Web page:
Our favorite new show is Flight of the Conchords, on HBO, about a struggling New Zealand band (well, duo) who’s moved to Manhattan to make it big. Fantastic show — it’s so quick and sharp it almost takes away some of the drab grey drabness of a world without Arrested Development. Love the inferiority complex NZ has about Australia, and all the Lord of the Rings references. But the music is the star of the show — here’s a song from last night’s episode that is just tremendous (even legally linked from the HBO site — way to go HBO!):
McCarthy is one of my favorite writers, as I’ve written about here and here and here. His prose is astounding, and the images he creates stay with you for a long time. The NY Times compares his writing favorably with Faulkner’s — and I have to say that it’s more meaningful to me than anything I’ve read by Faulkner, which I find, um…difficult.
All the Pretty Horses is the first novel in the Border Trilogy, which McCarthy started in the early 90s (the other two books are The Crossing and Cities of the Plain). It’s a series of Westerns set in the border country on the edges of Texas and Mexico.
This is a pretty simple story about a couple of adolescent cowboys who leave their homes in Texas to make their way as ranch hands in Mexico, and what happens when they get there. The prose is sometimes serene, sometimes sweeping, and sometimes very difficult, but this is a great book, like the others I’ve read by McCarthy. It’s not quite as staggering an achievement as The Road, and doesn’t have quite the pacing of No Country for Old Men, but is nonetheless excellent.
I keep circling back around to reading books about the US Supreme Court — it’s a topic I’ve been interested in for a while, most recently reading Rehnquist’s history. This new book from Jeffrey Rosen that serves as a companion to a new PBS Series of the same name, is very good.
Rosen focuses on judicial temperament, more than judicial philosophy — in other words, he focused on the way that justices interacted with each other. The book is in 5 parts — the first 4 look at pairs of contemporaneous figures (mostly justices): Marshall & Jefferson, Harlan & Holmes, Black & Douglas, and Rehnquist & Scalia. It finishes up by taking a look at our current Chief, John Roberts.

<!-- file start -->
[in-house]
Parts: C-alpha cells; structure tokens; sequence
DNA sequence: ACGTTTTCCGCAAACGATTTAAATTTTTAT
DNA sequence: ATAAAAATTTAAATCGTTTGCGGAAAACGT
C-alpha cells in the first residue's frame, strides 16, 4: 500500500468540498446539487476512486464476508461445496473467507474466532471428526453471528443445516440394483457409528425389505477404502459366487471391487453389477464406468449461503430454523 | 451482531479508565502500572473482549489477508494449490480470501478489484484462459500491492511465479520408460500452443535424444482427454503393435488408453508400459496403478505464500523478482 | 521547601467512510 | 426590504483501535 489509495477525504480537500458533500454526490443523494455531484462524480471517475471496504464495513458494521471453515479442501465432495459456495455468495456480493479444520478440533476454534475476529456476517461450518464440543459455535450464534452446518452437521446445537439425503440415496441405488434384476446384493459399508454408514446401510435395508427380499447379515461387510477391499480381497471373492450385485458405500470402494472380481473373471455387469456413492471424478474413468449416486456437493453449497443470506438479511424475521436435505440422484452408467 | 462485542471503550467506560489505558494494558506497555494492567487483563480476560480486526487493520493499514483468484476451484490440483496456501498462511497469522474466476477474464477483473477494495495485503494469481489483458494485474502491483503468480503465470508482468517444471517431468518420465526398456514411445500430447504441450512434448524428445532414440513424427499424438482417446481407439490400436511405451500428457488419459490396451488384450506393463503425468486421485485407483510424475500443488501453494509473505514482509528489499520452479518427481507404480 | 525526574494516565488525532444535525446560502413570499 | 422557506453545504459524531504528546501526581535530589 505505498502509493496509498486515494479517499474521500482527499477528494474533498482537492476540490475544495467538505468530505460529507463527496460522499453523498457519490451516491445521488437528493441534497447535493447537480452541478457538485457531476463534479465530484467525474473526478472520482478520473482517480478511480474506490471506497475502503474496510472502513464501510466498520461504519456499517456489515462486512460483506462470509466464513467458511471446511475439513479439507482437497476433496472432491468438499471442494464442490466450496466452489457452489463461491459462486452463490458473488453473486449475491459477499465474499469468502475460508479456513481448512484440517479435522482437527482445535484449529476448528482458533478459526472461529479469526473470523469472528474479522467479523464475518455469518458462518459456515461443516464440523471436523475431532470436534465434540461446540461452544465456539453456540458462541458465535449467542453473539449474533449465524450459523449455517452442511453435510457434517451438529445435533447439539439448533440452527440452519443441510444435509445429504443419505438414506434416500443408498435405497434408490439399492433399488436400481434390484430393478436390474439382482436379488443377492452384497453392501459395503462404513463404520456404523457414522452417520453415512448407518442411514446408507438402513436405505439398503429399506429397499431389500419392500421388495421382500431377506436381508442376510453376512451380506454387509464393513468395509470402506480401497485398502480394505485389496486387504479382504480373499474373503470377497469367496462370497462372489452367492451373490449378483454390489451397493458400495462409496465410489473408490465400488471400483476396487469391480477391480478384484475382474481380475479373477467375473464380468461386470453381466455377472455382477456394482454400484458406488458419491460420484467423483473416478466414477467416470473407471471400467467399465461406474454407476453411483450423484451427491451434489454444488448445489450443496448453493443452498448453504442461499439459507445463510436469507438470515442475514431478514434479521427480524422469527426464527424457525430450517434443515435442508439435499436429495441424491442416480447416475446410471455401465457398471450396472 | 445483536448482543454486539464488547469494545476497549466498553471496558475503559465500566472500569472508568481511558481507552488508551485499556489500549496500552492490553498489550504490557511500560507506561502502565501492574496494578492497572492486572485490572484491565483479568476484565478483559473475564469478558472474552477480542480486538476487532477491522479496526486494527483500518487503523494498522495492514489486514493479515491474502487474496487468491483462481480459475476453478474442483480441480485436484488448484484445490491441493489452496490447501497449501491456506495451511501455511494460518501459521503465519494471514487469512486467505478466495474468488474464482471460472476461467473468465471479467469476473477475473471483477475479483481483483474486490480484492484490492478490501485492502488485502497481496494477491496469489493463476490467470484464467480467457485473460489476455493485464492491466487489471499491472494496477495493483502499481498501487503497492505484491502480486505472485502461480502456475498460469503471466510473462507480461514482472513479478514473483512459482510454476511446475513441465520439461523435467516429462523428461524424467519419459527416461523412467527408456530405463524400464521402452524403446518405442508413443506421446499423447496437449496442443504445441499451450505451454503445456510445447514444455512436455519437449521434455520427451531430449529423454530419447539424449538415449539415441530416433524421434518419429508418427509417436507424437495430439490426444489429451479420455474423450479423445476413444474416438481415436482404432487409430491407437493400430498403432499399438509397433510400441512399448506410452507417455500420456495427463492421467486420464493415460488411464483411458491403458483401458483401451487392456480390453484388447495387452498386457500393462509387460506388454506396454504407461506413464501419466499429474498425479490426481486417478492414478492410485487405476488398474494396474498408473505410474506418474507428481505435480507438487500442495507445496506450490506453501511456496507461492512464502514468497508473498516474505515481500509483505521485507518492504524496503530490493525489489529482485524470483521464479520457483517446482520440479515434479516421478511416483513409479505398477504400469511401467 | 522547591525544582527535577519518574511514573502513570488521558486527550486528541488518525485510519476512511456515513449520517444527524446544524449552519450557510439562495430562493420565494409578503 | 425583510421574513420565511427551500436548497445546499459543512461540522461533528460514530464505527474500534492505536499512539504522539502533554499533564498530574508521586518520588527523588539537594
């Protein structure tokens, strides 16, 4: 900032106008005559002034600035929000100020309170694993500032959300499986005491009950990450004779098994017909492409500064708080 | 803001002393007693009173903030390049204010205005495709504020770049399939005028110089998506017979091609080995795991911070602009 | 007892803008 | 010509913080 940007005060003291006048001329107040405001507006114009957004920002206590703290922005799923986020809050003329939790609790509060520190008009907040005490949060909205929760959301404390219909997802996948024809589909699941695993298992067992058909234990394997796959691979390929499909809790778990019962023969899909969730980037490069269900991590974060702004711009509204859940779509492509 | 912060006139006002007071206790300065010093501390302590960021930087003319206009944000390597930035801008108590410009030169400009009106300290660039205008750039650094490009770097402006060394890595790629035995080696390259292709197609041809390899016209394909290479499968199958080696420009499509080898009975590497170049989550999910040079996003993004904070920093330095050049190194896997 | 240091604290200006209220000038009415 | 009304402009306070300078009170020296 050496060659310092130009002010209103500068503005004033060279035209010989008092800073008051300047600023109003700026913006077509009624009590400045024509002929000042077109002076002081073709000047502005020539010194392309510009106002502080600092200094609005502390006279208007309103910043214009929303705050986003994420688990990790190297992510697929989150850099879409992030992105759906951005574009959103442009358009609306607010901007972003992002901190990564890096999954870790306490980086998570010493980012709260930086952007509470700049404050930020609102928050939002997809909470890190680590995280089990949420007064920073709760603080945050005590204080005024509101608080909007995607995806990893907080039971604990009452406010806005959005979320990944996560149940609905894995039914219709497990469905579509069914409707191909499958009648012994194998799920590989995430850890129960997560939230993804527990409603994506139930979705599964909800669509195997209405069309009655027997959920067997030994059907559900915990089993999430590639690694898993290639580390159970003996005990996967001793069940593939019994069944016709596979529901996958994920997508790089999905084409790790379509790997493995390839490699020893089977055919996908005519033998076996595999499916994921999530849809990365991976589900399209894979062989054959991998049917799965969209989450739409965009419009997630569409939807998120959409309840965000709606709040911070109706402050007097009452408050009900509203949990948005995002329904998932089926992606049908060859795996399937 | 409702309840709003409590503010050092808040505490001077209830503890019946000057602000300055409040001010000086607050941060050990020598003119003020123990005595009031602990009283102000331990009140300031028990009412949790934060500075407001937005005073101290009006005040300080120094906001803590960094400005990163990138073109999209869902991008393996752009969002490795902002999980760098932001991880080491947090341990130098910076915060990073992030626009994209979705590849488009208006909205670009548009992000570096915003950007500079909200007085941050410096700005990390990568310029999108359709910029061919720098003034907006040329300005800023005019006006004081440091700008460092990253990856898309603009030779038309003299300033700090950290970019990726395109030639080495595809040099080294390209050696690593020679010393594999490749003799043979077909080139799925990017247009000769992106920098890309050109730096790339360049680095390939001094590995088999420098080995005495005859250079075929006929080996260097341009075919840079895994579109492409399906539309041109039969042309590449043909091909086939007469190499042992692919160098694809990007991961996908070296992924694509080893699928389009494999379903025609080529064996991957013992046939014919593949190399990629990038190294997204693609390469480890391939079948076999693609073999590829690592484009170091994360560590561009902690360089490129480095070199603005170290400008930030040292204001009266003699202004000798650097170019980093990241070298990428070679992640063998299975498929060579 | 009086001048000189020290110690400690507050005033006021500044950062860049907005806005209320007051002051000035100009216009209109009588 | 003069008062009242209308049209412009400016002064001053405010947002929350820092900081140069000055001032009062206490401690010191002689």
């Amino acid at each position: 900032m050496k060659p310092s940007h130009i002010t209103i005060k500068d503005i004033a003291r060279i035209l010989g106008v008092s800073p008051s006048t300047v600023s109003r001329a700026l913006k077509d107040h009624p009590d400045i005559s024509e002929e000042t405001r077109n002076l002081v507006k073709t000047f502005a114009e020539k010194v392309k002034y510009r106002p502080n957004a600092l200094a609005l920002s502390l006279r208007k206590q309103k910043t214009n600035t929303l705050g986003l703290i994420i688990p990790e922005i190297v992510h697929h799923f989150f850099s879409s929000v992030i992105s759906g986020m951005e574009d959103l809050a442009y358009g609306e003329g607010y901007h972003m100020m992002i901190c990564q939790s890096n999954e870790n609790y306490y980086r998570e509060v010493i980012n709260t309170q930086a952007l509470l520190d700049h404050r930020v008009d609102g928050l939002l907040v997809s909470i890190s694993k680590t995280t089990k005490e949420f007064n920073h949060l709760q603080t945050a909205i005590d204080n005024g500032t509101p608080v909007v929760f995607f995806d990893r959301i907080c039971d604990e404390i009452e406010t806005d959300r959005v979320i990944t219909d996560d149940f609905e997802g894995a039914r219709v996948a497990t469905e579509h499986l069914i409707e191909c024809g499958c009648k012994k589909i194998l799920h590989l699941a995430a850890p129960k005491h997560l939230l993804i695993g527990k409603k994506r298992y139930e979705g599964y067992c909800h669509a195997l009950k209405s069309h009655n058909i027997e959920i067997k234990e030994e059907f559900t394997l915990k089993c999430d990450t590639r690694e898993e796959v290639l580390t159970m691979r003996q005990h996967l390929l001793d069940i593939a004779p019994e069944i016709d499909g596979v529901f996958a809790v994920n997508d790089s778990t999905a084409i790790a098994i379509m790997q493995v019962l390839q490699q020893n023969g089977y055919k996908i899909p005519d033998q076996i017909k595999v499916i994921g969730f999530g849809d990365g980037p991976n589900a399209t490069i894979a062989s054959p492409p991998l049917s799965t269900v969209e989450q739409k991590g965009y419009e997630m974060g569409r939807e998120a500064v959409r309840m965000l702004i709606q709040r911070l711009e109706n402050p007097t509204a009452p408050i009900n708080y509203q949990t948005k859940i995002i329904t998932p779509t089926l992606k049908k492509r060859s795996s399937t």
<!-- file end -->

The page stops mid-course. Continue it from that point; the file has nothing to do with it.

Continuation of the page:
It’s all good stuff. The Marshall-Jefferson was a very stormy one, but set up the basics of the way our judiciary works (establishing judicial review, which has proven handy throughout our history ). I’d always assumed Oliver Wendell Holmes was an impeccable jurist — I suppose because so many things like schools are named after him — but it doesn’t appear that that’s true. The Civil Rights era of Black & Douglas is amazing — and a real broadening of basic American rights, whether justified in the constitution or not. And the path of Scalia and Rehnquist is interesting for obvious reasons.
I’m encouraged by the way that Rosen describes Roberts — as a Chief who’s interested in the Court acting as a Court, instead of a collection of academics each with specific opinions. He’s working hard to turn back the personalization of jurisprudence that goes hand in hand with the politics that threaten to overwhelm it.
Not my favorite book about the Court, but an interesting one nonetheless. If you have a few hours, though, I’d really suggest you catch the PBS series — illuminating.
This is something I’m very excited about: at Tuesday evening’s Sunnyvale City Council Meeting, the City Council voted to put a ballot measure on the November 2007 ballot asking voters to support a$108M bond measure that would allow us to build a new library for Sunnyvale — one to replace our 40+ year old library.
It’s a beautiful library currently, and taken incredible care of by the staff, but it’s time for something new, and I’m incredibly excited to start working on getting support for the bond.
As some of you know, I’m on the Board of Trustees for the Sunnyvale Library, and it was some (very small) amount of our work, plus the (very large amount of) work by Sunnyvale Library Staff & the City Manager that got things this far, plus the will of a determined City Council.
I’ll blog about it some more in the coming weeks, but likely not as a Board of Trustees member (my work in that capacity w/r/t the bond is done, I think), but as a member of a group that will be called something like “Yes for Sunnyvale Libraries” or something like that — to work to get this bond funded by the 2/3 vote that’s required.
I’ve not done a campaign like this before, so am excited to get started.
It’s not every day you get a chance to make a 30+ year impact — I feel very lucky to be involved now.
photo credit: Murali Achanta
(this statue is one of the really iconic bits of our library — The Reader, if you will)
They’re both doing really interesting stuff in the area of adding people to the browser as a first class item. Along with experiments from Flock, Mozilla Labs, del.icio.us and others, it feels like more & more about the people you interact with and the context that they’re in is becoming relevant to the way that some folks use the web. (And other applications, too, like this provocative idea from David Humphrey about e-mail.)
I’m excited to see things like me.dium and AllPeers — following in StumbleUpon‘s amazing footprints, they’re using the giant petri dish of interested, engaged, and articulate Firefox early adopters to figure out things that stick and really build great products for users.
Justin Hall, who’s doing PMOG (Passively Multiplayer Online Game), is coming in today to talk, too, so I’m excited to hear about what he’s up to next. That’s a fun project that’s really thinking about the web as a giant canvas.
Great stuff, great innovations.